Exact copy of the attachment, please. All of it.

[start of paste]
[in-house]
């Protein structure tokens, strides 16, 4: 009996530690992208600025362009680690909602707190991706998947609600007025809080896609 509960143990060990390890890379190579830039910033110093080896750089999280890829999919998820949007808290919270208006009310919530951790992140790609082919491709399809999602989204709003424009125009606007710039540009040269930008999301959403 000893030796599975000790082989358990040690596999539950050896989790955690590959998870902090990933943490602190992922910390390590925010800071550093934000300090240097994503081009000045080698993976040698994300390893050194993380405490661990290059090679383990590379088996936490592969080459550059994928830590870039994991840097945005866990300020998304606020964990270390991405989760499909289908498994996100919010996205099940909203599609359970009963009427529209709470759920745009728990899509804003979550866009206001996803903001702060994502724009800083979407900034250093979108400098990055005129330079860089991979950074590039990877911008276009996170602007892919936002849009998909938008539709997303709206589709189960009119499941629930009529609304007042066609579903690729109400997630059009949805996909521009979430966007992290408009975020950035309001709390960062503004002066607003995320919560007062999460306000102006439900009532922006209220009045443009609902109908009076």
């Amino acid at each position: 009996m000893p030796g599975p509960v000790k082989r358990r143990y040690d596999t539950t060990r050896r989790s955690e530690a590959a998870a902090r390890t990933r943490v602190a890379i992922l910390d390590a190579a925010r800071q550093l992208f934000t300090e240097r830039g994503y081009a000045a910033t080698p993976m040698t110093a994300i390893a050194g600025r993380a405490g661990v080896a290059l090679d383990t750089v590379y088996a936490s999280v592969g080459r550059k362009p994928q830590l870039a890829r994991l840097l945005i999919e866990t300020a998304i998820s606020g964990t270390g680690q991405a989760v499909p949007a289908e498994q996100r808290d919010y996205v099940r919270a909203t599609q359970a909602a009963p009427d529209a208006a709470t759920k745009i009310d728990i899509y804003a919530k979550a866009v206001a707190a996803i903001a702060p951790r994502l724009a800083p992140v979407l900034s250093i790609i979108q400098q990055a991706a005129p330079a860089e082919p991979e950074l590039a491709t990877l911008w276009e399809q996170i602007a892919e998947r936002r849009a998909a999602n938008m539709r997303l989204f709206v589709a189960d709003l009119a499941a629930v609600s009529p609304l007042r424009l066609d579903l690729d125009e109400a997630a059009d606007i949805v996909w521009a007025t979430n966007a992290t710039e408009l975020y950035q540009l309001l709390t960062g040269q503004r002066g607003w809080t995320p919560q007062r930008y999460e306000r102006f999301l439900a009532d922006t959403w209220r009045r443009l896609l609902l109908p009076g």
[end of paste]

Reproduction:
[in-house]
């Protein structure tokens, strides 16, 4: 009996530690992208600025362009680690909602707190991706998947609600007025809080896609 509960143990060990390890890379190579830039910033110093080896750089999280890829999919998820949007808290919270208006009310919530951790992140790609082919491709399809999602989204709003424009125009606007710039540009040269930008999301959403 000893030796599975000790082989358990040690596999539950050896989790955690590959998870902090990933943490602190992922910390390590925010800071550093934000300090240097994503081009000045080698993976040698994300390893050194993380405490661990290059090679383990590379088996936490592969080459550059994928830590870039994991840097945005866990300020998304606020964990270390991405989760499909289908498994996100919010996205099940909203599609359970009963009427529209709470759920745009728990899509804003979550866009206001996803903001702060994502724009800083979407900034250093979108400098990055005129330079860089991979950074590039990877911008276009996170602007892919936002849009998909938008539709997303709206589709189960009119499941629930009529609304007042066609579903690729109400997630059009949805996909521009979430966007992290408009975020950035309001709390960062503004002066607003995320919560007062999460306000102006439900009532922006209220009045443009609902109908009076």
């Amino acid at each position: 009996m000893p030796g599975p509960v000790k082989r358990r143990y040690d596999t539950t060990r050896r989790s955690e530690a590959a998870a902090r390890t990933r943490v602190a890379i992922l910390d390590a190579a925010r800071q550093l992208f934000t300090e240097r830039g994503y081009a000045a910033t080698p993976m040698t110093a994300i390893a050194g600025r993380a405490g661990v080896a290059l090679d383990t750089v590379y088996a936490s999280v592969g080459r550059k362009p994928q830590l870039a890829r994991l840097l945005i999919e866990t300020a998304i998820s606020g964990t270390g680690q991405a989760v499909p949007a289908e498994q996100r808290d919010y996205v099940r919270a909203t599609q359970a909602a009963p009427d529209a208006a709470t759920k745009i009310d728990i899509y804003a919530k979550a866009v206001a707190a996803i903001a702060p951790r994502l724009a800083p992140v979407l900034s250093i790609i979108q400098q990055a991706a005129p330079a860089e082919p991979e950074l590039a491709t990877l911008w276009e399809q996170i602007a892919e998947r936002r849009a998909a999602n938008m539709r997303l989204f709206v589709a189960d709003l009119a499941a629930v609600s009529p609304l007042r424009l066609d579903l690729d125009e109400a997630a059009d606007i949805v996909w521009a007025t979430n966007a992290t710039e408009l975020y950035q540009l309001l709390t960062g040269q503004r002066g607003w809080t995320p919560q007062r930008y999460e306000r102006f999301l439900a009532d922006t959403w209220r009045r443009l896609l609902l109908p009076g």